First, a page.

British Vets Urge People To Stop Buying Pugs: They Are ‘Anatomical Disasters’

June 6, 2017

pugs

Pugs, alongside bulldogs, boxers, shih-tzus and other flat-faced dog breeds, certainly have reached the peak in popularity over the years, especially among millennials.

It might be because of their friendly personalities and silly looks, or it is perhaps due to the amazing performance of the famous Frank the Pug in the 1997 cult movie “Men in Black.”

Anything is possible. However, their charm becomes much less endearing when you know that all their cute features are actually a product of purpose-bred genetic defects, which is basically ruining this breed’s life comfort and can in its most serious forms lead to paralysis.

The Price Of Cuteness

Their signature “squished noses” have been selectively bred to become ever shorter and smaller, thus making it difficult for these poor rascals to eat properly, or even breathe with ease.

This condition can cause trickle down effects including:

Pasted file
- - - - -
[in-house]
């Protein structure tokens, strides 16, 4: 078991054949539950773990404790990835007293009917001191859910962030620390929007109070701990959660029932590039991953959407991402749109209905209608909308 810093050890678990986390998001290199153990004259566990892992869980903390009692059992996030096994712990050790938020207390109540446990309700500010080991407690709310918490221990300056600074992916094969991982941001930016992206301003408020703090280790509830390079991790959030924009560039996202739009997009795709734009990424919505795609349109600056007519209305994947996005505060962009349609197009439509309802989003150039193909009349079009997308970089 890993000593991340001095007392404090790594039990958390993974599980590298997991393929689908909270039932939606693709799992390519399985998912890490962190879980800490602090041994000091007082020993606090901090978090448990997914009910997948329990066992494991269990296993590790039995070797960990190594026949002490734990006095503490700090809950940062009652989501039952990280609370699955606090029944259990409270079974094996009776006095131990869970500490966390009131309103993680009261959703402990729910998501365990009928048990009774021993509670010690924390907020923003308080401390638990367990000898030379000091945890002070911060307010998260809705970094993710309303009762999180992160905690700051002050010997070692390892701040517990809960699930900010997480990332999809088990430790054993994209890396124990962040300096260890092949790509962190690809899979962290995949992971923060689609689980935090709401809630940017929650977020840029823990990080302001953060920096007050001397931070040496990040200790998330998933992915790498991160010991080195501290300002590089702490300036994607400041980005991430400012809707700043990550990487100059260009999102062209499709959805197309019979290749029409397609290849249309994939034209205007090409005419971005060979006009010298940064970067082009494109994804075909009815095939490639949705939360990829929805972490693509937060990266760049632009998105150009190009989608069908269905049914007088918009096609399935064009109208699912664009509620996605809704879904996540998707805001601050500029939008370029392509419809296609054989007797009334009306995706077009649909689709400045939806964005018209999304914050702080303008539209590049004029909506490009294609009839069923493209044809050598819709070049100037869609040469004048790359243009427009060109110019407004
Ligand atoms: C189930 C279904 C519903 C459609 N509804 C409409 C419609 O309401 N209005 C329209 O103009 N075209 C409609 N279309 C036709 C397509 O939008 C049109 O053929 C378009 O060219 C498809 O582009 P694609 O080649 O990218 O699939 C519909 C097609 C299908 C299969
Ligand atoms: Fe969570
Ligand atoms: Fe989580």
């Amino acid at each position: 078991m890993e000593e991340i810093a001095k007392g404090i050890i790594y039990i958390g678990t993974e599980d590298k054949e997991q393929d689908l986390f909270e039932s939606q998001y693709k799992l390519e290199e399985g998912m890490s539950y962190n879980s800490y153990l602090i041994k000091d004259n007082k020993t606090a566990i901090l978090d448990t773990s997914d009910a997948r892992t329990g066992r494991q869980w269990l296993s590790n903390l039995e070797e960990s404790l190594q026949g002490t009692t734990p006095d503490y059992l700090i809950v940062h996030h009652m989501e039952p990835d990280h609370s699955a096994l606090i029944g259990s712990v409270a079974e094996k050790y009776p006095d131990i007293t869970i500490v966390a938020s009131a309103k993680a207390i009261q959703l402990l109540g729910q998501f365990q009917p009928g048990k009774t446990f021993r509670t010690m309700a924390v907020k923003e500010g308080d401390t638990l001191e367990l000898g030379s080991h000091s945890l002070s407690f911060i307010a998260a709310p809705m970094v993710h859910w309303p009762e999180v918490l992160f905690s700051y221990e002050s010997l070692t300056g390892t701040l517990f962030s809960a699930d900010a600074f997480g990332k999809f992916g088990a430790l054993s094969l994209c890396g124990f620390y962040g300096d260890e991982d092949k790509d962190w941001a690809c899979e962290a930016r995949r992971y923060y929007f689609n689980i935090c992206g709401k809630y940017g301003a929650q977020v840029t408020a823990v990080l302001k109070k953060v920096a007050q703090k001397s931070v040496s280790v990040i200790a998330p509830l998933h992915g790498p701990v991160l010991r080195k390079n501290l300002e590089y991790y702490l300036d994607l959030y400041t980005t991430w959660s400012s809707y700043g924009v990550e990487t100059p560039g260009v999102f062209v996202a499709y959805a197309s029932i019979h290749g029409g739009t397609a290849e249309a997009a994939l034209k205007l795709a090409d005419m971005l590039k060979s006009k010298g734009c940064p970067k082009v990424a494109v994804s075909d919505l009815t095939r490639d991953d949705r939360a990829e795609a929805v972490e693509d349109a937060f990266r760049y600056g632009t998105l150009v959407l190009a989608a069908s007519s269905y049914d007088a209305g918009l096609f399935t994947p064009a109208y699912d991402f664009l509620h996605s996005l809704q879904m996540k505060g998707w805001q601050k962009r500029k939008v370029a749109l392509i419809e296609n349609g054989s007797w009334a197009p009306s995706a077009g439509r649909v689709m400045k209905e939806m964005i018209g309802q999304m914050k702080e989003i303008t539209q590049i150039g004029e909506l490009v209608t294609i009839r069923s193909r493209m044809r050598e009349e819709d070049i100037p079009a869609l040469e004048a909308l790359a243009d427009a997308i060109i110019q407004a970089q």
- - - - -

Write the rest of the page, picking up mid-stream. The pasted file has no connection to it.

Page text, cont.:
• cardiovascular stress,
  • eye prolapses,
  • overheating (as dogs don’t sweat),
  • weight gain,
  • dental crowding,
  • soft-palate collapse,
  • and skin-fold dermatitis.

This all boils down to pugs being more of an “ anatomical disaster” than a cute canine breed, according to The Guardian.

Increased Animal Suffering

The British Veterinary Association (BVA), which represents vets across the UK, has recently spoken out and has made several statements on this issue, making their concern about this particular breed’s health and welfare clear.

“The surge in popularity of these dogs has increased animal suffering and resulted in unwell pets for owners, so we strongly encourage people to think about choosing a healthier breed or crossbreed instead,” says Sean Wensley, president of the BVA.

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